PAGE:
In the post-everything reality we inhabit, wry reappraisals of stuff previously considered dross are almost as common as derision, but I want to try and understand what the fuck it was about Collins that made him so compelling to me between my first infatuation with Genesis in the early ’80s and the end of No Jacket Required that, for a period, I actually affected to imitate his style, with predictably bruising results. And why does he still has this effect on me?
Call me superficial, but the first issue to tackle with Collins has to be that face: it’s no coincidence that that puckish, contrite mug featured so prominently on the covers of his solo records—Collins’s face was an aesthetic and political manifesto. The nick at the corner of his mouth—actually the result of his face hitting the dashboard of the family car when his father braked suddenly to avoid sheep on the road—lent a peculiarly ambiguous, vaguely disreputable cast to his whole appearance. Collins is always accused of being blokeish, but that’s to deny his odd beauty—because Collins was beautiful, with a kind of ultra-national prole grace: he was beautiful in his Henge/beard/footie wristbands days, and he remained (at times) beautiful throughout his soul-spiv days—mercurial, impish, compelling. Come on, I’m not the only person on the planet who thinks Phil Collins was a beautiful ersatz polystyrene-soul druid, right?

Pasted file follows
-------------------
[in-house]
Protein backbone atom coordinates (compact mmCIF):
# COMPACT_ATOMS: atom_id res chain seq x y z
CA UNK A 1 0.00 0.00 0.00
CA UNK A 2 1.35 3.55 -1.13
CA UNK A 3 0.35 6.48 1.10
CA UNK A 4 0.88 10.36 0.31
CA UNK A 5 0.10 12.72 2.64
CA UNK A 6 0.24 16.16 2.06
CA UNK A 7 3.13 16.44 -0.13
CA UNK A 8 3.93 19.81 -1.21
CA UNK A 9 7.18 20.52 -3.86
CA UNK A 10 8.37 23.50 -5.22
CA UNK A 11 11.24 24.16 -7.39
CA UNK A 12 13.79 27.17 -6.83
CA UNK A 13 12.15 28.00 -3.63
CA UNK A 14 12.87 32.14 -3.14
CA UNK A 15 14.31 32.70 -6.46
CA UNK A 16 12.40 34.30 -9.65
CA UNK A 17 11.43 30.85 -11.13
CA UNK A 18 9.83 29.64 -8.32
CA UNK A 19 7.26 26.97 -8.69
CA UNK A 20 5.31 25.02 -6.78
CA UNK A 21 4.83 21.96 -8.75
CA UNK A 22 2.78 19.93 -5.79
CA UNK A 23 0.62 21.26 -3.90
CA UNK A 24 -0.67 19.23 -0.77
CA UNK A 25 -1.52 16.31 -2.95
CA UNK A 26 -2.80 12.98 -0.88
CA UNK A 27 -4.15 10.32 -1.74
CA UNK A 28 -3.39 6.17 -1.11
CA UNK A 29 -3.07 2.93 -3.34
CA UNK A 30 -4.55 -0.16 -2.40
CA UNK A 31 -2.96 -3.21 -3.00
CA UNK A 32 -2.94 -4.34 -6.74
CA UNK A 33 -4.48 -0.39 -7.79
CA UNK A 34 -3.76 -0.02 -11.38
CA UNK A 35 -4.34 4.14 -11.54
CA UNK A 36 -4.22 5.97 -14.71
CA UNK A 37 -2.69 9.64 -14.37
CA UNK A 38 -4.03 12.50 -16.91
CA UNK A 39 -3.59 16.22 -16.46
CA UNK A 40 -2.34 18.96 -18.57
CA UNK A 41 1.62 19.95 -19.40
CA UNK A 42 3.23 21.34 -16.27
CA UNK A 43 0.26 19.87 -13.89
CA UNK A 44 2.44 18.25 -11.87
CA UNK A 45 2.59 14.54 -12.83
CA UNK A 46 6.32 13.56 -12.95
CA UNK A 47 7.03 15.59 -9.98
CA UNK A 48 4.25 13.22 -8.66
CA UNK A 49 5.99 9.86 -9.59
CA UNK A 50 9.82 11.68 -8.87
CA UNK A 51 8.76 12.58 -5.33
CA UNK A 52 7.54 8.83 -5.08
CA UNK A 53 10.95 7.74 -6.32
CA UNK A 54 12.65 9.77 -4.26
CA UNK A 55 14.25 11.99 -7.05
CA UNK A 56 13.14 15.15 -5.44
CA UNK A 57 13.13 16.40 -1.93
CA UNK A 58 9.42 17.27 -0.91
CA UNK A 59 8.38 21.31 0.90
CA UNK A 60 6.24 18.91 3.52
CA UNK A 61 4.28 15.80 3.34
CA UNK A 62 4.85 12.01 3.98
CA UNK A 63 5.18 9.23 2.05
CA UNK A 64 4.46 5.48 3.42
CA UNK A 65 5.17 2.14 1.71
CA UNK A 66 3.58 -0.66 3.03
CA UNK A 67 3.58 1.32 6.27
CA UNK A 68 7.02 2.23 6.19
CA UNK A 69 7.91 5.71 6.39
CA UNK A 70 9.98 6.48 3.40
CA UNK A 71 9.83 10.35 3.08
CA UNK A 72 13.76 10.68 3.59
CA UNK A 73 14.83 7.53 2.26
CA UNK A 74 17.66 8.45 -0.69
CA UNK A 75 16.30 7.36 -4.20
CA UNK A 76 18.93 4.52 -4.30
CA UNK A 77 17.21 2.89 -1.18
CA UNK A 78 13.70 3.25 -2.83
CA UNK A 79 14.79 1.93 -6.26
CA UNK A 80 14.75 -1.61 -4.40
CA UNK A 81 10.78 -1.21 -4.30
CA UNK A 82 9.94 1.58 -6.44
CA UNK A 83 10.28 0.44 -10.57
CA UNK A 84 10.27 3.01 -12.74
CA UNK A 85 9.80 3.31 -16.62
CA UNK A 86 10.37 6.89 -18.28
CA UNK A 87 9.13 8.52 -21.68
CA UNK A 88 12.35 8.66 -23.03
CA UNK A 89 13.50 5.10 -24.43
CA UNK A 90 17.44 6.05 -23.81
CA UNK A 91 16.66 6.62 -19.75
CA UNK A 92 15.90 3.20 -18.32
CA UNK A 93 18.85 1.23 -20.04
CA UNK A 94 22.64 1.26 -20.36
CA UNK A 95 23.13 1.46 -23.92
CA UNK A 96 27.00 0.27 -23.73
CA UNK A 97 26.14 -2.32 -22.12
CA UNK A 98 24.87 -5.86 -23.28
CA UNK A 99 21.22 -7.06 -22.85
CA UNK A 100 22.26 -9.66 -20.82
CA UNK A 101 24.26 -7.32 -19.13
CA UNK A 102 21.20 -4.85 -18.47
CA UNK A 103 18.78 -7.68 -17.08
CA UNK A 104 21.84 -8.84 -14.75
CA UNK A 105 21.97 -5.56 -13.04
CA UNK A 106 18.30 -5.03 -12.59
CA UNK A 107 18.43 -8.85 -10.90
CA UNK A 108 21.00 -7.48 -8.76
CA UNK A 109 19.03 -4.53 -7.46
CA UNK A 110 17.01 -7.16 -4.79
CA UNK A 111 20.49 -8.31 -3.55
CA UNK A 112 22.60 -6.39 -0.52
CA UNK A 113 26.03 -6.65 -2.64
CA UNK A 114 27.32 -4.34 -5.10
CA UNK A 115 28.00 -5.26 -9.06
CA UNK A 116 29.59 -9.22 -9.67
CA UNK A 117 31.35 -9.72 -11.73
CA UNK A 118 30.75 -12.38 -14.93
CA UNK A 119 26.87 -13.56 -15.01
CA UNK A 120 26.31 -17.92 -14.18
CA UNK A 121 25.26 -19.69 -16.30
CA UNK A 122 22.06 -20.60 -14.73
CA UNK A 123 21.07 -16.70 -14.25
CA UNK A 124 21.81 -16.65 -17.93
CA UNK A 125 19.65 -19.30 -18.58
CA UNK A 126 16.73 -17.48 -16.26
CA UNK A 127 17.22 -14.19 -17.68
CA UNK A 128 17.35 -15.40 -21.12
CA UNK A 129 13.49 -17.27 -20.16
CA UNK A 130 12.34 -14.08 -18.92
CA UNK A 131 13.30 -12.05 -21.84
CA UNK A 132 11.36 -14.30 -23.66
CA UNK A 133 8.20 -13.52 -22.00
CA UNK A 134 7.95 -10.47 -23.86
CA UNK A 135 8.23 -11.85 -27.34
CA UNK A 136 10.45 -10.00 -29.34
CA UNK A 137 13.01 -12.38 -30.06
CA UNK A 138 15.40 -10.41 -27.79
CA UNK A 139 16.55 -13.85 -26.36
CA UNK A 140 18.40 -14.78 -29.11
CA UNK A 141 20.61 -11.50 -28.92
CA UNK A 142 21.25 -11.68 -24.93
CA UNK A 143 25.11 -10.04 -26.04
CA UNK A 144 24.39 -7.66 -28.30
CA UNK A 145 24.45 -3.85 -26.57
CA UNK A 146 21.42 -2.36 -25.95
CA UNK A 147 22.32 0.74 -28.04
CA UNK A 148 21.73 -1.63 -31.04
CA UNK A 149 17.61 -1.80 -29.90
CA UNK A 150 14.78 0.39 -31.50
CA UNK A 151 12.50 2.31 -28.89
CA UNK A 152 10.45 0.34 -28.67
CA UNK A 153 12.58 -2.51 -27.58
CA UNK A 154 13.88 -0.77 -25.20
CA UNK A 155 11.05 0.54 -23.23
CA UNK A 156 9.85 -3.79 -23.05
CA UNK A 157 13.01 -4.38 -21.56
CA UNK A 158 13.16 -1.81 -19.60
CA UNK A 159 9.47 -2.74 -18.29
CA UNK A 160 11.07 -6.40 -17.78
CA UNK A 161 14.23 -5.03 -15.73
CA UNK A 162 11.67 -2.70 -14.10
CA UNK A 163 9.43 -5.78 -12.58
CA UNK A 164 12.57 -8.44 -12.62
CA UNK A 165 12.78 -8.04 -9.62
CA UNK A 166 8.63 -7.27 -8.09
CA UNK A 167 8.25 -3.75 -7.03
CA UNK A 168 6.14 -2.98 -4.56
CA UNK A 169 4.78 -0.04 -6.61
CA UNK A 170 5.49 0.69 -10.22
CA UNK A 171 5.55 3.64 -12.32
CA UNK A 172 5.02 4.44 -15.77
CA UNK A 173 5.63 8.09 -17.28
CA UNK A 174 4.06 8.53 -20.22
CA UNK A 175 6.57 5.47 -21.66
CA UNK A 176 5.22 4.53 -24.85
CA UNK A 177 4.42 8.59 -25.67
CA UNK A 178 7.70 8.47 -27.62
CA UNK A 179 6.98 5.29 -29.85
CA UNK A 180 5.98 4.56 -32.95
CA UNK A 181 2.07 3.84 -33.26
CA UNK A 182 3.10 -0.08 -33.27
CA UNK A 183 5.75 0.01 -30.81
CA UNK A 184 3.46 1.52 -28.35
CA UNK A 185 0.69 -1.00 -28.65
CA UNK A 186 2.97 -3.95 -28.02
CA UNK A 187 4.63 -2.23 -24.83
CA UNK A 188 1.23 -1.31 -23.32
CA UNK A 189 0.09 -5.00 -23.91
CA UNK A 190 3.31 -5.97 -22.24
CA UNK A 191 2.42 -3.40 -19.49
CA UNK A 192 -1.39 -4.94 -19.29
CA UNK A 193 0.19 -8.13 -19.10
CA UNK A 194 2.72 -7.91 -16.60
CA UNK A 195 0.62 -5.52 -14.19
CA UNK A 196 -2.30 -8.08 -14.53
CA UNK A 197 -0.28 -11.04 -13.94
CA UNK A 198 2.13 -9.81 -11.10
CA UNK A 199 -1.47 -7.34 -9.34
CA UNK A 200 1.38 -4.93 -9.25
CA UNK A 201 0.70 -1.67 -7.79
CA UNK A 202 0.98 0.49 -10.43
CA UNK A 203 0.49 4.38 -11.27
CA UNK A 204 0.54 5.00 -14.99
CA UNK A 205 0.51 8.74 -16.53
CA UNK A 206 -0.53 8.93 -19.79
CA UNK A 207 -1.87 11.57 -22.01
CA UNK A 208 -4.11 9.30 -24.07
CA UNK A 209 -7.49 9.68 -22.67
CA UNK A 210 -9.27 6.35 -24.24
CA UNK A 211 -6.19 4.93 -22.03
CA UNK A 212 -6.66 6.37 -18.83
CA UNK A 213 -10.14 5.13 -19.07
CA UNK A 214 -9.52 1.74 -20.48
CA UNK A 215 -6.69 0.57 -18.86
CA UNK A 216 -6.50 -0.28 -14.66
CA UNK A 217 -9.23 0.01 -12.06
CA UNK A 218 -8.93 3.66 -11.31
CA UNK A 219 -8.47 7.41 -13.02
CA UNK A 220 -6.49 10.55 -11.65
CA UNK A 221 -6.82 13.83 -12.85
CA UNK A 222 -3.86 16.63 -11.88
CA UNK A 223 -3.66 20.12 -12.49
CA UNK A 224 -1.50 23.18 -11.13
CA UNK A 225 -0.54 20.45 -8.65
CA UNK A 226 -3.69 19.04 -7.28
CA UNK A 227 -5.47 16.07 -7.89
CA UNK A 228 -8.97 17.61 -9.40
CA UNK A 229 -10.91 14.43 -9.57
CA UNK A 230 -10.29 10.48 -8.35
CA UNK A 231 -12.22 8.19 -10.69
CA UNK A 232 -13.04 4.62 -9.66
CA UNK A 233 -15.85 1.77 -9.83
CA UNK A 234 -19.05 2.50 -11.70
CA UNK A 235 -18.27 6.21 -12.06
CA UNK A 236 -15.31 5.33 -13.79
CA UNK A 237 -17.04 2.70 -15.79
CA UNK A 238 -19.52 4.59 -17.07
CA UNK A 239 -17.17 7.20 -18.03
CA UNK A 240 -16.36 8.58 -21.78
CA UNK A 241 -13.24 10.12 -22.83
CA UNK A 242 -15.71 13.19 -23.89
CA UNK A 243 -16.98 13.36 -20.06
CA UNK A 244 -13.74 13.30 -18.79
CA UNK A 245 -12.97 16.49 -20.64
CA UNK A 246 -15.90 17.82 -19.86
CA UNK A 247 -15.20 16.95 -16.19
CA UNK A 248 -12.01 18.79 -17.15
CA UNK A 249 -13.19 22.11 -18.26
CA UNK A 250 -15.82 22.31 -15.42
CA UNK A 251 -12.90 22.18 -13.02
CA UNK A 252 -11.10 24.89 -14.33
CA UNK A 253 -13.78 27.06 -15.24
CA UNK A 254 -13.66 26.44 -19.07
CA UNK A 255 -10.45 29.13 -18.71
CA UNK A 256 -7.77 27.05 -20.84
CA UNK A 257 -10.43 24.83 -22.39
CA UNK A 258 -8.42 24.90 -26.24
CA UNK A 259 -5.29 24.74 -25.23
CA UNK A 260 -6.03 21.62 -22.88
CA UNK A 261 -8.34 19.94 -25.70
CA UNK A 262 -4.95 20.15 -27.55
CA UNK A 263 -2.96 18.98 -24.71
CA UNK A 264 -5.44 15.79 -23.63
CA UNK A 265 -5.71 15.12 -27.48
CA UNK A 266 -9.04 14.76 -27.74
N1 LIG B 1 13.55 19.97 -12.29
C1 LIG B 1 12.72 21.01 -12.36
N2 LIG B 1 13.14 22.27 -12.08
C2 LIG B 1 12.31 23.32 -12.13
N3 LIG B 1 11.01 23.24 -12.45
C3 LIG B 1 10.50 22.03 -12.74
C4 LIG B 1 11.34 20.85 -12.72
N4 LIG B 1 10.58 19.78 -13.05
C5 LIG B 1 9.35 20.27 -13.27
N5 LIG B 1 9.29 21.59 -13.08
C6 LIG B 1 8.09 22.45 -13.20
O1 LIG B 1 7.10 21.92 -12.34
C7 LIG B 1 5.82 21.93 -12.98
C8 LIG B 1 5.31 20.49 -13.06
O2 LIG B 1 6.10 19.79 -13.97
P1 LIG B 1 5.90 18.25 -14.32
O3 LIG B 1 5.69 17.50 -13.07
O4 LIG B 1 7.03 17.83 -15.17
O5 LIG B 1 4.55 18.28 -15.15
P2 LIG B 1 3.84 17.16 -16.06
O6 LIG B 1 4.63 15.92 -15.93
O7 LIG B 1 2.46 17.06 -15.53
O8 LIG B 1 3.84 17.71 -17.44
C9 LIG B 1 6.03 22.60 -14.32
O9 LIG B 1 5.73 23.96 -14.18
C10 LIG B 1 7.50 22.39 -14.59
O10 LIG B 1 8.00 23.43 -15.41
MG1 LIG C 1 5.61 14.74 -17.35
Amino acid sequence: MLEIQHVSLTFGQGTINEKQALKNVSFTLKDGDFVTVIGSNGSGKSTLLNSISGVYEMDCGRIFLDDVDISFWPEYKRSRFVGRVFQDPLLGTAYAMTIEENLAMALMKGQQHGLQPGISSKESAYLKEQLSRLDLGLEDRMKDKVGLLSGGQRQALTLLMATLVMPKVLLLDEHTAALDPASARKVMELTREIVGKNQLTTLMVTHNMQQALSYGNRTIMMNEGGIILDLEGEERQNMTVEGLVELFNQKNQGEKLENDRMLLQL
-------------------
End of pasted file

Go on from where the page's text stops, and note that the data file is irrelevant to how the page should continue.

GRASSO: He’s a classic spiv, Richard; that puckish visage you mention was used to such great effect as he played the role of game show host and petty conman “Phil the Shill” on Miami Vice in 1985 (a role likely influenced by the career of fellow English spiv import Richard Dawson), and Buster Edwards of Great Train Robbery fame in the 1988 film Buster. There’s definite charm behind Phil’s disreputable look and pose, maybe the smirk of a guy who knows you’re underestimating him.